They say that summer in Seattle arrives on July 5—leaving us waiting and waiting until the Fourth of July holiday, and then treating us to its lovely sunny days for at least a couple of months. This year I’m not so sure that it’s actually officially arrived. Sure, we’ve had sunshine and some pleasant temperatures, but we’ve also had our share of overcast skies and thunderstorms. Still, however, it’s worth being ready to take advantage of sunny days each and every time they come.
For a little summer food inspiration, I got in touch with Northwest celebrity chef Kathy Casey. Kathy was one of the first female executive chefs in the United States and was influential in bringing the cuisine of the Pacific Northwest to national prominence. Just as I suspected, she is full of great ideas for where and what to eat this summer if you happen to be in the Seattle area. Read on for inspiration—as well as a few recipes.
DS: When it comes to Northwest summer foods, what are you eating and drinking right now?
KC: Lots and lots of berries! I especially love Northwest raspberries eaten right off of my fingers. And I always have been a huge vegetable lover, so I’m eating tons of local veggies and lots of hearty greens like lacinato kale and red chard every day. For drinks, Cherry Mojitos or Summer Sangria made with local wine and cherries are one of my summer favorites—and my recipe makes a big pitcher of them. I like to add some fresh basil along with the mint.
DS: How would you suggest making the most of what’s available in the Northwest in the summer?
KC: Well, eat as much of it as you can while you can! ... And then put up the rest to enjoy all year. Make jams, preserves and pickles, and freeze things, too. There is a great group called Canvolution; its website is www.canningacrossamerica.com if you want to learn more.
DS: What are your favorite restaurants for summer dining?
KC: I love the patio at Volterra in Ballard for weekend brunch. Revel in Fremont also has a great outdoor seating area for dinner and cocktails.
DS: How has the Northwest food scene changed in the years you’ve worked in it?
KC: Years ago, when Northwest food started coming onto the national scene, there were farmers and producers visiting chefs and cool local products were going onto menus. The whole farm-to-table movement just never really got much media attention back then. I used to buy huckleberries and wild edibles from the Love Israel Family commune folks, and Sally Jackson used to send postcards when she was coming over the mountains into town with cheese (she had no electricity or phone then). The 80s were the Wild West of Northwest cuisine then. Chefs and restaurateurs like Bruce Naftaly, Robert Rosellini, Phillip Sinclair (in BC), Wayne Ludvigsen, Tom Douglas and myself were doing the local thing and interest in Northwest cuisine started to come onto the national scene. Jon Rowley Seafood Guru and Harry Yoshimura and his Dad Dick at Mutual Fish were responsible for getting people educated about fresh local seafood.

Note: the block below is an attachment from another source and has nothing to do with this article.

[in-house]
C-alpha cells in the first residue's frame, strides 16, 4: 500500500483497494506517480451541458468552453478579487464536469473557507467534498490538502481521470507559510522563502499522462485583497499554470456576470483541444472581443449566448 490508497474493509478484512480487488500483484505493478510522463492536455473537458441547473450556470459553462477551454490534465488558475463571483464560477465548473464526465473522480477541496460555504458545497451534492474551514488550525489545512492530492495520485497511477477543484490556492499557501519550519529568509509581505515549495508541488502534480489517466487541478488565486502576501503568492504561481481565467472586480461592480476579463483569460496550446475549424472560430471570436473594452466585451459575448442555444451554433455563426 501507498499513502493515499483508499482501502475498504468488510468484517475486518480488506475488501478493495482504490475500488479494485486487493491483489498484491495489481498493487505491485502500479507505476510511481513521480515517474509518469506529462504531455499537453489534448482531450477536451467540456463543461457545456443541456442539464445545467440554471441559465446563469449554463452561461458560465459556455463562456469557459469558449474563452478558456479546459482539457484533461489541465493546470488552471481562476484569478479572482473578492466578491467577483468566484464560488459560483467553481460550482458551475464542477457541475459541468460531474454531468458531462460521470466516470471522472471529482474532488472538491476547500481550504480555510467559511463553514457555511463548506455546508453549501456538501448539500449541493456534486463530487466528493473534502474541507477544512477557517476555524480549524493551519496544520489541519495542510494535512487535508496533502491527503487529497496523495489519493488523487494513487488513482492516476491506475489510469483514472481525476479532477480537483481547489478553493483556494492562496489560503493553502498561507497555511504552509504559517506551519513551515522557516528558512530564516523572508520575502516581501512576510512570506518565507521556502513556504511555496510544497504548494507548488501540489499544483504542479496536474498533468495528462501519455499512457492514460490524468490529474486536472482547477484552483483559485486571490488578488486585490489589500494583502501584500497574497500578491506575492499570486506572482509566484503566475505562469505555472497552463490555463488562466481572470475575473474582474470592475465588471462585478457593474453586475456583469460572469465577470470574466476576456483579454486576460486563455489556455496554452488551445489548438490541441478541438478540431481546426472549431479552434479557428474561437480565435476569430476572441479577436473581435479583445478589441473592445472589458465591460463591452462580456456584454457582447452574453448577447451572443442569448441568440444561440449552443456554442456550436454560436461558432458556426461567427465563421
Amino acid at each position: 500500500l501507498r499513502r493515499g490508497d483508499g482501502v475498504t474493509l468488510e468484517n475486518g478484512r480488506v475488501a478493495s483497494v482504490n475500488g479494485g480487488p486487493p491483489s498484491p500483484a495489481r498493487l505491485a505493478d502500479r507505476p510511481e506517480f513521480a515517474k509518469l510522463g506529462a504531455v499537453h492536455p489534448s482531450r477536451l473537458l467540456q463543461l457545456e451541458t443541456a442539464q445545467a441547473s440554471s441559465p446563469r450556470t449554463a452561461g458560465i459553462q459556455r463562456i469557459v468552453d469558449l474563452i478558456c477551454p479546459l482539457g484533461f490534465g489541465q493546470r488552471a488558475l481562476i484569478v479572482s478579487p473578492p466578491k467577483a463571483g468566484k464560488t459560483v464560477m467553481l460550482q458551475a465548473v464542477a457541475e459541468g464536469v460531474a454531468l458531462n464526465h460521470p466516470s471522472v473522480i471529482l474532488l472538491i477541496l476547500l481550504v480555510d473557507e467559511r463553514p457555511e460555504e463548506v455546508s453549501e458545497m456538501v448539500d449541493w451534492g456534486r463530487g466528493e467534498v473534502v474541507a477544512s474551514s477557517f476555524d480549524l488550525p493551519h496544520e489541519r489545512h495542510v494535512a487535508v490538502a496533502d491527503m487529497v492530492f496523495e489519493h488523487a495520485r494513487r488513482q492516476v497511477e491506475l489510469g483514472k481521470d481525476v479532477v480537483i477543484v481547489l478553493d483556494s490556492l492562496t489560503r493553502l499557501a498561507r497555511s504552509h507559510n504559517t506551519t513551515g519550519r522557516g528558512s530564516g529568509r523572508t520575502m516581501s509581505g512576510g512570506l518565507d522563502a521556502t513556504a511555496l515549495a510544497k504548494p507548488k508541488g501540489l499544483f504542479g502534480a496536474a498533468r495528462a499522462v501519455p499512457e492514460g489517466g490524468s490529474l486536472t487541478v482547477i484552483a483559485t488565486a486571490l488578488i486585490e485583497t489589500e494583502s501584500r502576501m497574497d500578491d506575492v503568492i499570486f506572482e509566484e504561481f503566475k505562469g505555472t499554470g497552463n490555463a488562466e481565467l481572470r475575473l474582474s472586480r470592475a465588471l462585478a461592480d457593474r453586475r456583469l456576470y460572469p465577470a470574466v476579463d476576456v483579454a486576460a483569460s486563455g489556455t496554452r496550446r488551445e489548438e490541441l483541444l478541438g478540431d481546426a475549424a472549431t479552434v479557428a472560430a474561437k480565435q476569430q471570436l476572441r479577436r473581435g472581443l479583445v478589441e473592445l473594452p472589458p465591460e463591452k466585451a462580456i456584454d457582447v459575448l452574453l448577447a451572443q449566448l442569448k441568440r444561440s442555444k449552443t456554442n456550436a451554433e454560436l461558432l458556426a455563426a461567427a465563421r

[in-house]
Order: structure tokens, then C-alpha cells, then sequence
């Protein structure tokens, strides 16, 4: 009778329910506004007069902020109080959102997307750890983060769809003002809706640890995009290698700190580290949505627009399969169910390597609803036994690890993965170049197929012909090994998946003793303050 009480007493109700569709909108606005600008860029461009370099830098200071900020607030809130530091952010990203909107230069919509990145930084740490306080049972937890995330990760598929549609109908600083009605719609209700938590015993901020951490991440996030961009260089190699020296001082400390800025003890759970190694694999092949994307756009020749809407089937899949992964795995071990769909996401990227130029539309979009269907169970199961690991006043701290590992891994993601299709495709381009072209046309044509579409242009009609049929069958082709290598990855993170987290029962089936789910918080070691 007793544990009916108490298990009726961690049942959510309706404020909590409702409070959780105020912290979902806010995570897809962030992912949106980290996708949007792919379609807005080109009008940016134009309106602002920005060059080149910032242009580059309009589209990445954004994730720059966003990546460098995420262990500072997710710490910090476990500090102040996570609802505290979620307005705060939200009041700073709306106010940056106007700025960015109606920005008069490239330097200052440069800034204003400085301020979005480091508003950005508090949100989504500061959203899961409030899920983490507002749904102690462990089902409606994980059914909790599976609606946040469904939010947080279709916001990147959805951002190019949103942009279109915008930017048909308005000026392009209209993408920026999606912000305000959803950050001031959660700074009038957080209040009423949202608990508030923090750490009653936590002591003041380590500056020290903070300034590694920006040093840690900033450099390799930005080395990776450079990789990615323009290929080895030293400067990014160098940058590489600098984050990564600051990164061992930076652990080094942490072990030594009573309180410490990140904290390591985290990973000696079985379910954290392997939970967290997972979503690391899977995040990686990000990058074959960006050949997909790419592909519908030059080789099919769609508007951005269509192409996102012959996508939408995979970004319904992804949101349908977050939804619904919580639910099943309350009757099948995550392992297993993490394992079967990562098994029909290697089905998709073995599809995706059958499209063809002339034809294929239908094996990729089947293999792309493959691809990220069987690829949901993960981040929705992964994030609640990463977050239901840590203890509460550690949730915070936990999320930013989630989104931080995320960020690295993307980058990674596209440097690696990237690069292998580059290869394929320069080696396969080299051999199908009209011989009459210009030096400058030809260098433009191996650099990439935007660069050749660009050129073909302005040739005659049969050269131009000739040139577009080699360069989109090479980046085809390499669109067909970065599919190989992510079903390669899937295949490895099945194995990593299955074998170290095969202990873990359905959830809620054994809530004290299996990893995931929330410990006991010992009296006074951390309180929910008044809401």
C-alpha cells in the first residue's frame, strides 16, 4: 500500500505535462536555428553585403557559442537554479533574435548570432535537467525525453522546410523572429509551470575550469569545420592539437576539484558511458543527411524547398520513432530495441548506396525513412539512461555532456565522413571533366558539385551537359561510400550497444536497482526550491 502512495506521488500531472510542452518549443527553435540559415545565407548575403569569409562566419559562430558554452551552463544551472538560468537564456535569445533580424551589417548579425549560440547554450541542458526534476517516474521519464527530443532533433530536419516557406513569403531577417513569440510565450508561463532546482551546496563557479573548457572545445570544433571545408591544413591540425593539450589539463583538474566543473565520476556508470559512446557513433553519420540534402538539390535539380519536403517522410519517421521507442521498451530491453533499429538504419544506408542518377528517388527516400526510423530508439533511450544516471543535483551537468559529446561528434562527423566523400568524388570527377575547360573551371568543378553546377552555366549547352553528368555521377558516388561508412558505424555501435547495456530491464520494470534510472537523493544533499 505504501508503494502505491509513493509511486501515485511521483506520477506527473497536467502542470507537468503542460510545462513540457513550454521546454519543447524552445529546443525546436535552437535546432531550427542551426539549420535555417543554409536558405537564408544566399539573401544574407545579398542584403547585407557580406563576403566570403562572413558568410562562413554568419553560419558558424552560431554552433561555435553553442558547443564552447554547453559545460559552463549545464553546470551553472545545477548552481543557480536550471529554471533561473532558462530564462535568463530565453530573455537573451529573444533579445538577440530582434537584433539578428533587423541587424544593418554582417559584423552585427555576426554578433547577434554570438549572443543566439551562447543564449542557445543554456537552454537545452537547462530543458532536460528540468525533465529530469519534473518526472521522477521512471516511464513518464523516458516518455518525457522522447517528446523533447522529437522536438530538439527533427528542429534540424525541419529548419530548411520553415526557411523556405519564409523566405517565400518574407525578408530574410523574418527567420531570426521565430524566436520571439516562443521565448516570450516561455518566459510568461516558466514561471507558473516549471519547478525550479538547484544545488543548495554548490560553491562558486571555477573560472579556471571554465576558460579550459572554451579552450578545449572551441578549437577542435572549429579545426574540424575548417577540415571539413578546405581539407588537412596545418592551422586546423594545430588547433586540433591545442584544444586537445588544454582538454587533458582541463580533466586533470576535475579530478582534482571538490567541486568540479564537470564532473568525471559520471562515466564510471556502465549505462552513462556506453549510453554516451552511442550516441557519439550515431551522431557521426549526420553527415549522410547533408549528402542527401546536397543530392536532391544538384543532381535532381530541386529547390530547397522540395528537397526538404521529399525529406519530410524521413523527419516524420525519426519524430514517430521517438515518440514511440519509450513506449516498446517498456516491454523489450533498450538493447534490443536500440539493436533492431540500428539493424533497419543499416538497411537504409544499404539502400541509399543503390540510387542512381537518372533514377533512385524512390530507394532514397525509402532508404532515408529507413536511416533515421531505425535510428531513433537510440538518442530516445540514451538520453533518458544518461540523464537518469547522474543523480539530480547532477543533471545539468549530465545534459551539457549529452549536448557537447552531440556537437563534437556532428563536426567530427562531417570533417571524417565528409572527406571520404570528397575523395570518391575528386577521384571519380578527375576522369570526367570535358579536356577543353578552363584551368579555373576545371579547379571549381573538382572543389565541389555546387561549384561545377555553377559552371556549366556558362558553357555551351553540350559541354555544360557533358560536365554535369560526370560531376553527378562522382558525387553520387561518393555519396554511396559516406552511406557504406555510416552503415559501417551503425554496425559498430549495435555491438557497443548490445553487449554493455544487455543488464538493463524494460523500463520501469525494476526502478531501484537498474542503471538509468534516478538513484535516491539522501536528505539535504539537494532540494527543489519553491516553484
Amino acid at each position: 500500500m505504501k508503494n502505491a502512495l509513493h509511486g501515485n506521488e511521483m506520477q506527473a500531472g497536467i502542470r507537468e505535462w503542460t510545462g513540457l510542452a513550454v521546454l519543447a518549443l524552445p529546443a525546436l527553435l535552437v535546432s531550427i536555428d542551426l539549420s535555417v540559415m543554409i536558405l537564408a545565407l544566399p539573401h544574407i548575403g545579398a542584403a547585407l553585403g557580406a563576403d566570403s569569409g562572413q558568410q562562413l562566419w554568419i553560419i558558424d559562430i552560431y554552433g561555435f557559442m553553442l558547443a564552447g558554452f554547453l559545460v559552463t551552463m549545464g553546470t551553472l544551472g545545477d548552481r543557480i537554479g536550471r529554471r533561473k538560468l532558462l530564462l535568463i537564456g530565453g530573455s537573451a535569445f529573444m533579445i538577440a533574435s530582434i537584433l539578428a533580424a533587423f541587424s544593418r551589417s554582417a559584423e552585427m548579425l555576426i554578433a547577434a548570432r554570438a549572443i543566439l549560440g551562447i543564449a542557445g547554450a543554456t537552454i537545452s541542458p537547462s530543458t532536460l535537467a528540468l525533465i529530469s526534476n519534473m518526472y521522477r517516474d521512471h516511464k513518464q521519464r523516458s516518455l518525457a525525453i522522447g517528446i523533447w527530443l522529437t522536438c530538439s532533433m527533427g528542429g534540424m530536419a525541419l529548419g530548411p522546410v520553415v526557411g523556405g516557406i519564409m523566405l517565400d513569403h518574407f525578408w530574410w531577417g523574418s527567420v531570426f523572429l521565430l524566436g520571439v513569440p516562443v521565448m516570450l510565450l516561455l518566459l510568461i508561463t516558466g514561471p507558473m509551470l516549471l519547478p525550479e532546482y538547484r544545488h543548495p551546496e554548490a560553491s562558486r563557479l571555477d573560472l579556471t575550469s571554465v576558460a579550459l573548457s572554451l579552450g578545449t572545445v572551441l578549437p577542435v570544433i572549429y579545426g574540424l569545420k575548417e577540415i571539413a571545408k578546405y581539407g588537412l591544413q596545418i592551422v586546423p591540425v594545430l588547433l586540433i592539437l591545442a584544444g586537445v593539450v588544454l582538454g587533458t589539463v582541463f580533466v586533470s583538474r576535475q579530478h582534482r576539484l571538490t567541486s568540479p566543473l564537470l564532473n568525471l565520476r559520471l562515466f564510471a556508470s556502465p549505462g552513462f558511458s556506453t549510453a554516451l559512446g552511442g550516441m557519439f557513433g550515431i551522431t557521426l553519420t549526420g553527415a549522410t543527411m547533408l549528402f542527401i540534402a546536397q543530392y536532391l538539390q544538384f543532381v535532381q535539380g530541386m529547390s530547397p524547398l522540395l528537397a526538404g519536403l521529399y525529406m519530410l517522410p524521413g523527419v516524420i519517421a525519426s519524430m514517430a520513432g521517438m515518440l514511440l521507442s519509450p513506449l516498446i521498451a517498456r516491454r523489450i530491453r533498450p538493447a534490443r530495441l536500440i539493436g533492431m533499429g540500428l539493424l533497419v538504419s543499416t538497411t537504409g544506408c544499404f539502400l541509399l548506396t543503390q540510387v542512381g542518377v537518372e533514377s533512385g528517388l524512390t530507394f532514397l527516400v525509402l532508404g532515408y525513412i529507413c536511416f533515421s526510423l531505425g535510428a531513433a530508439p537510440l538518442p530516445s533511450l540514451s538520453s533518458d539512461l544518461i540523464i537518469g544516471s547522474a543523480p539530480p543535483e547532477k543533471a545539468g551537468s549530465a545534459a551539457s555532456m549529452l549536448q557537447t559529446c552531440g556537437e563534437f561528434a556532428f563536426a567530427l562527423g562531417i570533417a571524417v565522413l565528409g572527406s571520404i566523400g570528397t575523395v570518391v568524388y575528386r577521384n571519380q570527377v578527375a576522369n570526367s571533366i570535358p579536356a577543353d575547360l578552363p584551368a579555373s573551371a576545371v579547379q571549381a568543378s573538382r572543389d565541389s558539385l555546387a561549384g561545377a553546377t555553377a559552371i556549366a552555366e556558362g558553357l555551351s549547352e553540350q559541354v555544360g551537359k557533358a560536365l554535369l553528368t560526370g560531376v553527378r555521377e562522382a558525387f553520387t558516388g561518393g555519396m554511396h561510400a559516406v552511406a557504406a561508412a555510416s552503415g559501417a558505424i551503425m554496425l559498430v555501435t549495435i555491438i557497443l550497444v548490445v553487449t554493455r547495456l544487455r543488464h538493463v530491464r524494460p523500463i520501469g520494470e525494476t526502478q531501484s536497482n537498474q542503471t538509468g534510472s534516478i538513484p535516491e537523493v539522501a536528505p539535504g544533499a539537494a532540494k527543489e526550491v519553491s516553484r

Back then it was almost impossible for a chef to get a restaurant financed unless there was some family money. Today it is great to see so many chefs in their own restaurants. I think that, with the elevation of the chef and so many people interested in food, getting your dream realized and people to believe and invest is easier.
I love that the producers are getting much due accolades and recognition and that chefs and restaurateurs are so into great high-quality local dining. The proliferation of small neighborhood restaurants is lovely. Pretty much no matter where you live now, there is sure to be great food in your neighborhood.
The diners have definitely changed as much as the food scene. They expect local and sustainable products on menus and are more educated about food.
And it’s not just the food that has changed with the times but also the beverages. We are so lucky to have such amazing locally produced wine, beers and now local spirits. It’s important today to have just as cool a cocktail menu as food menu. It’s what I have always said and practiced: the beverage menu needs to be complementary to the food, unique, and as exciting as your main menu.
From amazing restaurants to grocery stores to farmers markets to canning groups to cookbook dinner groups … it’s so exciting to be in what I feel is the glory times of our local food scene.
DS: What are your must-do travel tips for visitors to the Northwest?
KC: Visit Ballard on a Sunday and stroll the farmers market after having brunch on the patio at Volterra. Walk around Fishermen’s Terminal and eat fish and chips. Eat dinner at Revel in Fremont and sit outside and enjoy a warm (hopefully! LOL) Seattle summer’s eve. Go to Capitol Hill for drinks: cocktails and bites at Tavern Law (and check out the speakeasy upstairs at Needle & Thread); Liberty for a barrel-aged cocktail; and Canon for an amazing whisky list.